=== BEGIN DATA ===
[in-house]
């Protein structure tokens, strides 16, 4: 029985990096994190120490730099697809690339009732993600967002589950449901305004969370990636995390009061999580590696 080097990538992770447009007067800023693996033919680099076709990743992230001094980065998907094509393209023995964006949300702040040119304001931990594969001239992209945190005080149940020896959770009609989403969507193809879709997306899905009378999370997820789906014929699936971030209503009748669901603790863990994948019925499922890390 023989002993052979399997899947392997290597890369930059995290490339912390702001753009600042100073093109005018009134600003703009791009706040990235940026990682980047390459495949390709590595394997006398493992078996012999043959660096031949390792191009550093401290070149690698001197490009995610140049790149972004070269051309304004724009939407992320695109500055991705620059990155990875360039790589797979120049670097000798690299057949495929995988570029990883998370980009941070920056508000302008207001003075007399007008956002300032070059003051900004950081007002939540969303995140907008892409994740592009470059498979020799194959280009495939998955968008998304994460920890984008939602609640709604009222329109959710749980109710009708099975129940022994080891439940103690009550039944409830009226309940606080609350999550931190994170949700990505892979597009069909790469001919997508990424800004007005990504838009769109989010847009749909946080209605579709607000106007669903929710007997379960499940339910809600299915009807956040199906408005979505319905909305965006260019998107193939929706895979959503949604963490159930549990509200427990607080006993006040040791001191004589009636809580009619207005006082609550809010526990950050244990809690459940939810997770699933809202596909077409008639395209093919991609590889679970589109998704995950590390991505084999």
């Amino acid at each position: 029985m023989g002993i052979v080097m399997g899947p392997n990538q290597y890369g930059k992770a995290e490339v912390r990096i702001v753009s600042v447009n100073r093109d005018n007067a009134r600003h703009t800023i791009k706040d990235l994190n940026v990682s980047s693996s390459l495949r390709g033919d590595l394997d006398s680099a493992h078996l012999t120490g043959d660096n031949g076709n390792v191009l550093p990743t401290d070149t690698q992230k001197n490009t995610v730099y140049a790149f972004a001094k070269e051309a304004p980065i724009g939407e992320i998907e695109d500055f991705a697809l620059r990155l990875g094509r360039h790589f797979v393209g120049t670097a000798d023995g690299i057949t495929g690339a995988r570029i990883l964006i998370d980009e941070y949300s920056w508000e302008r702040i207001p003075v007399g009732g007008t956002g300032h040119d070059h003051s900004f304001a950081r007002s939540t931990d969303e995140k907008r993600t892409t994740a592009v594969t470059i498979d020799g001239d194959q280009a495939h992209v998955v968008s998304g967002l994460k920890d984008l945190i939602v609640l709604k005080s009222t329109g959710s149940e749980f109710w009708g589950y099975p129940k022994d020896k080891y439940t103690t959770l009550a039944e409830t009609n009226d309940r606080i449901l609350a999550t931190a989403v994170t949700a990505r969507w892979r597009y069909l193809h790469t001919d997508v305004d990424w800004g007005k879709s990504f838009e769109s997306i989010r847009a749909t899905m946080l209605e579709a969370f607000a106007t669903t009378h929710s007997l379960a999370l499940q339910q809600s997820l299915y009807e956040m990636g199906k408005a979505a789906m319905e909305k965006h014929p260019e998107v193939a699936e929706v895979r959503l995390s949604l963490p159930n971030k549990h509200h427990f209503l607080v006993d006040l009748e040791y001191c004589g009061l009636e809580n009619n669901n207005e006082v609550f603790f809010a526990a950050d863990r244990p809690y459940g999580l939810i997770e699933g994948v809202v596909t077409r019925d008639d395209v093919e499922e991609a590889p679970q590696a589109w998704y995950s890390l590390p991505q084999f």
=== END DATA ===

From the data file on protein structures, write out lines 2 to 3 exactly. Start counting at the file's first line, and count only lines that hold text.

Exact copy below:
């Protein structure tokens, strides 16, 4: 029985990096994190120490730099697809690339009732993600967002589950449901305004969370990636995390009061999580590696 080097990538992770447009007067800023693996033919680099076709990743992230001094980065998907094509393209023995964006949300702040040119304001931990594969001239992209945190005080149940020896959770009609989403969507193809879709997306899905009378999370997820789906014929699936971030209503009748669901603790863990994948019925499922890390 023989002993052979399997899947392997290597890369930059995290490339912390702001753009600042100073093109005018009134600003703009791009706040990235940026990682980047390459495949390709590595394997006398493992078996012999043959660096031949390792191009550093401290070149690698001197490009995610140049790149972004070269051309304004724009939407992320695109500055991705620059990155990875360039790589797979120049670097000798690299057949495929995988570029990883998370980009941070920056508000302008207001003075007399007008956002300032070059003051900004950081007002939540969303995140907008892409994740592009470059498979020799194959280009495939998955968008998304994460920890984008939602609640709604009222329109959710749980109710009708099975129940022994080891439940103690009550039944409830009226309940606080609350999550931190994170949700990505892979597009069909790469001919997508990424800004007005990504838009769109989010847009749909946080209605579709607000106007669903929710007997379960499940339910809600299915009807956040199906408005979505319905909305965006260019998107193939929706895979959503949604963490159930549990509200427990607080006993006040040791001191004589009636809580009619207005006082609550809010526990950050244990809690459940939810997770699933809202596909077409008639395209093919991609590889679970589109998704995950590390991505084999």
């Amino acid at each position: 029985m023989g002993i052979v080097m399997g899947p392997n990538q290597y890369g930059k992770a995290e490339v912390r990096i702001v753009s600042v447009n100073r093109d005018n007067a009134r600003h703009t800023i791009k706040d990235l994190n940026v990682s980047s693996s390459l495949r390709g033919d590595l394997d006398s680099a493992h078996l012999t120490g043959d660096n031949g076709n390792v191009l550093p990743t401290d070149t690698q992230k001197n490009t995610v730099y140049a790149f972004a001094k070269e051309a304004p980065i724009g939407e992320i998907e695109d500055f991705a697809l620059r990155l990875g094509r360039h790589f797979v393209g120049t670097a000798d023995g690299i057949t495929g690339a995988r570029i990883l964006i998370d980009e941070y949300s920056w508000e302008r702040i207001p003075v007399g009732g007008t956002g300032h040119d070059h003051s900004f304001a950081r007002s939540t931990d969303e995140k907008r993600t892409t994740a592009v594969t470059i498979d020799g001239d194959q280009a495939h992209v998955v968008s998304g967002l994460k920890d984008l945190i939602v609640l709604k005080s009222t329109g959710s149940e749980f109710w009708g589950y099975p129940k022994d020896k080891y439940t103690t959770l009550a039944e409830t009609n009226d309940r606080i449901l609350a999550t931190a989403v994170t949700a990505r969507w892979r597009y069909l193809h790469t001919d997508v305004d990424w800004g007005k879709s990504f838009e769109s997306i989010r847009a749909t899905m946080l209605e579709a969370f607000a106007t669903t009378h929710s007997l379960a999370l499940q339910q809600s997820l299915y009807e956040m990636g199906k408005a979505a789906m319905e909305k965006h014929p260019e998107v193939a699936e929706v895979r959503l995390s949604l963490p159930n971030k549990h509200h427990f209503l607080v006993d006040l009748e040791y001191c004589g009061l009636e809580n009619n669901n207005e006082v609550f603790f809010a526990a950050d863990r244990p809690y459940g999580l939810i997770e699933g994948v809202v596909t077409r019925d008639d395209v093919e499922e991609a590889p679970q590696a589109w998704y995950s890390l590390p991505q084999f």